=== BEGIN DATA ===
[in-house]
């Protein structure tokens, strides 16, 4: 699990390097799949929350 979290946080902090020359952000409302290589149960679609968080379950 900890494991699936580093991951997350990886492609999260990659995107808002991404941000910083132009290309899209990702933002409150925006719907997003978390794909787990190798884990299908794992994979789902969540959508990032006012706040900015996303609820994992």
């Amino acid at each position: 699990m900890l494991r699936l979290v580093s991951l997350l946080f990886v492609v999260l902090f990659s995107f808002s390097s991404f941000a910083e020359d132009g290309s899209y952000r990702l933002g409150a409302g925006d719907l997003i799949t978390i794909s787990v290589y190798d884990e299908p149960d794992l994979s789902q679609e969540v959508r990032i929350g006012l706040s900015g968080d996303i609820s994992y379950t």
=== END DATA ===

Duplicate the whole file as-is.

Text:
[in-house]
């Protein structure tokens, strides 16, 4: 699990390097799949929350 979290946080902090020359952000409302290589149960679609968080379950 900890494991699936580093991951997350990886492609999260990659995107808002991404941000910083132009290309899209990702933002409150925006719907997003978390794909787990190798884990299908794992994979789902969540959508990032006012706040900015996303609820994992």
């Amino acid at each position: 699990m900890l494991r699936l979290v580093s991951l997350l946080f990886v492609v999260l902090f990659s995107f808002s390097s991404f941000a910083e020359d132009g290309s899209y952000r990702l933002g409150a409302g925006d719907l997003i799949t978390i794909s787990v290589y190798d884990e299908p149960d794992l994979s789902q679609e969540v959508r990032i929350g006012l706040s900015g968080d996303i609820s994992y379950t």